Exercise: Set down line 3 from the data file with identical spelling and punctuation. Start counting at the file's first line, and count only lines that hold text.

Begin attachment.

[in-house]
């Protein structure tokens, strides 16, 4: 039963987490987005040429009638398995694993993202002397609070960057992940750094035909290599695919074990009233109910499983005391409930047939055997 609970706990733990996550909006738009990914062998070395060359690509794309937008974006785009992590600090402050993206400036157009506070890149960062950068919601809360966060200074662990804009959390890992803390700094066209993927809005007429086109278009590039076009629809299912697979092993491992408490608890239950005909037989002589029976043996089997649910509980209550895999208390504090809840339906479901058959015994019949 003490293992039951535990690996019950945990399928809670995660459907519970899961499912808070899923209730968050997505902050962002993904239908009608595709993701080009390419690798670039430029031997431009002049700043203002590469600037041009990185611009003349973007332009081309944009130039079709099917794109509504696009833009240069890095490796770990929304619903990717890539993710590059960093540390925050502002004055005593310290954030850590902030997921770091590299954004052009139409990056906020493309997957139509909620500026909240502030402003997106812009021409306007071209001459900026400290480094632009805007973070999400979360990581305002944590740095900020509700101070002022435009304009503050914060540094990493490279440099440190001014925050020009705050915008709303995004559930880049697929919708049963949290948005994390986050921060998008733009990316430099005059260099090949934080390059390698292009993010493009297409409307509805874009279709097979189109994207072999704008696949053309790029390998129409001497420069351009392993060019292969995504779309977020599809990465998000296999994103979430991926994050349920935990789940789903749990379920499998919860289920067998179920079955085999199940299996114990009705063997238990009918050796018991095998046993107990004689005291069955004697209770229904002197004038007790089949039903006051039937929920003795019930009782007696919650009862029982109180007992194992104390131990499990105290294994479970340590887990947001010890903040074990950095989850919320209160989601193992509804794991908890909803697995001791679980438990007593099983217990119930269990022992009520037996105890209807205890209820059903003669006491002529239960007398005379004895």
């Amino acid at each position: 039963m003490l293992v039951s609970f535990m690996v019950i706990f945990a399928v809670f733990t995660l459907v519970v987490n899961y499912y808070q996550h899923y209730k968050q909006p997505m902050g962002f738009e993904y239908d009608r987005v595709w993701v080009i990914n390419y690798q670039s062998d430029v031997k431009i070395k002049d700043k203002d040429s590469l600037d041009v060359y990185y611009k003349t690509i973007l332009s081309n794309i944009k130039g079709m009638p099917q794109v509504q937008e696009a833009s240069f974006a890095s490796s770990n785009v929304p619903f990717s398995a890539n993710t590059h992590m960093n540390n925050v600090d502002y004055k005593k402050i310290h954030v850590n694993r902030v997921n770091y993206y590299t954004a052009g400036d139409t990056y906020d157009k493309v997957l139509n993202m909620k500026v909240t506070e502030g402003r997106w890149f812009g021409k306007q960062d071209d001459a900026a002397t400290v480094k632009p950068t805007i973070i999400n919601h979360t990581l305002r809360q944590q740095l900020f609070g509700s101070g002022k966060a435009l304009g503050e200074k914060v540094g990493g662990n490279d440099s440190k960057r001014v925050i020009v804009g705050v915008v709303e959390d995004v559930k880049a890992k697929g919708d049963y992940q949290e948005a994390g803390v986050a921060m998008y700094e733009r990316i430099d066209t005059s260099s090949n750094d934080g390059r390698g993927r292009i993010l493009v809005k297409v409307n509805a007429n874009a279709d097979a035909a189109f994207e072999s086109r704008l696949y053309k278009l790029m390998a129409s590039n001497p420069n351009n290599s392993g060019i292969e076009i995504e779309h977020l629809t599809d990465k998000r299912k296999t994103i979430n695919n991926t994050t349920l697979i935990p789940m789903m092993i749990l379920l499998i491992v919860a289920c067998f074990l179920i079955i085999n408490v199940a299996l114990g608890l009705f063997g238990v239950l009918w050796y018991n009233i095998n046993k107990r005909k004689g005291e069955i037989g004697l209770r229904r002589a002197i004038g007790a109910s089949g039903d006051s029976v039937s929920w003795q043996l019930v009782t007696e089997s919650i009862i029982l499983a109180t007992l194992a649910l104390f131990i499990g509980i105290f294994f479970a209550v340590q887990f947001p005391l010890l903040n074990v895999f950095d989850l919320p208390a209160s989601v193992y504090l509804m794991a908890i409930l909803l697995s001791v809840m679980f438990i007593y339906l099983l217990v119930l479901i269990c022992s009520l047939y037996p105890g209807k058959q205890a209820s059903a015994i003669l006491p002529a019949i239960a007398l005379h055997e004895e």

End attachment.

């Amino acid at each position: 039963m003490l293992v039951s609970f535990m690996v019950i706990f945990a399928v809670f733990t995660l459907v519970v987490n899961y499912y808070q996550h899923y209730k968050q909006p997505m902050g962002f738009e993904y239908d009608r987005v595709w993701v080009i990914n390419y690798q670039s062998d430029v031997k431009i070395k002049d700043k203002d040429s590469l600037d041009v060359y990185y611009k003349t690509i973007l332009s081309n794309i944009k130039g079709m009638p099917q794109v509504q937008e696009a833009s240069f974006a890095s490796s770990n785009v929304p619903f990717s398995a890539n993710t590059h992590m960093n540390n925050v600090d502002y004055k005593k402050i310290h954030v850590n694993r902030v997921n770091y993206y590299t954004a052009g400036d139409t990056y906020d157009k493309v997957l139509n993202m909620k500026v909240t506070e502030g402003r997106w890149f812009g021409k306007q960062d071209d001459a900026a002397t400290v480094k632009p950068t805007i973070i999400n919601h979360t990581l305002r809360q944590q740095l900020f609070g509700s101070g002022k966060a435009l304009g503050e200074k914060v540094g990493g662990n490279d440099s440190k960057r001014v925050i020009v804009g705050v915008v709303e959390d995004v559930k880049a890992k697929g919708d049963y992940q949290e948005a994390g803390v986050a921060m998008y700094e733009r990316i430099d066209t005059s260099s090949n750094d934080g390059r390698g993927r292009i993010l493009v809005k297409v409307n509805a007429n874009a279709d097979a035909a189109f994207e072999s086109r704008l696949y053309k278009l790029m390998a129409s590039n001497p420069n351009n290599s392993g060019i292969e076009i995504e779309h977020l629809t599809d990465k998000r299912k296999t994103i979430n695919n991926t994050t349920l697979i935990p789940m789903m092993i749990l379920l499998i491992v919860a289920c067998f074990l179920i079955i085999n408490v199940a299996l114990g608890l009705f063997g238990v239950l009918w050796y018991n009233i095998n046993k107990r005909k004689g005291e069955i037989g004697l209770r229904r002589a002197i004038g007790a109910s089949g039903d006051s029976v039937s929920w003795q043996l019930v009782t007696e089997s919650i009862i029982l499983a109180t007992l194992a649910l104390f131990i499990g509980i105290f294994f479970a209550v340590q887990f947001p005391l010890l903040n074990v895999f950095d989850l919320p208390a209160s989601v193992y504090l509804m794991a908890i409930l909803l697995s001791v809840m679980f438990i007593y339906l099983l217990v119930l479901i269990c022992s009520l047939y037996p105890g209807k058959q205890a209820s059903a015994i003669l006491p002529a019949i239960a007398l005379h055997e004895e």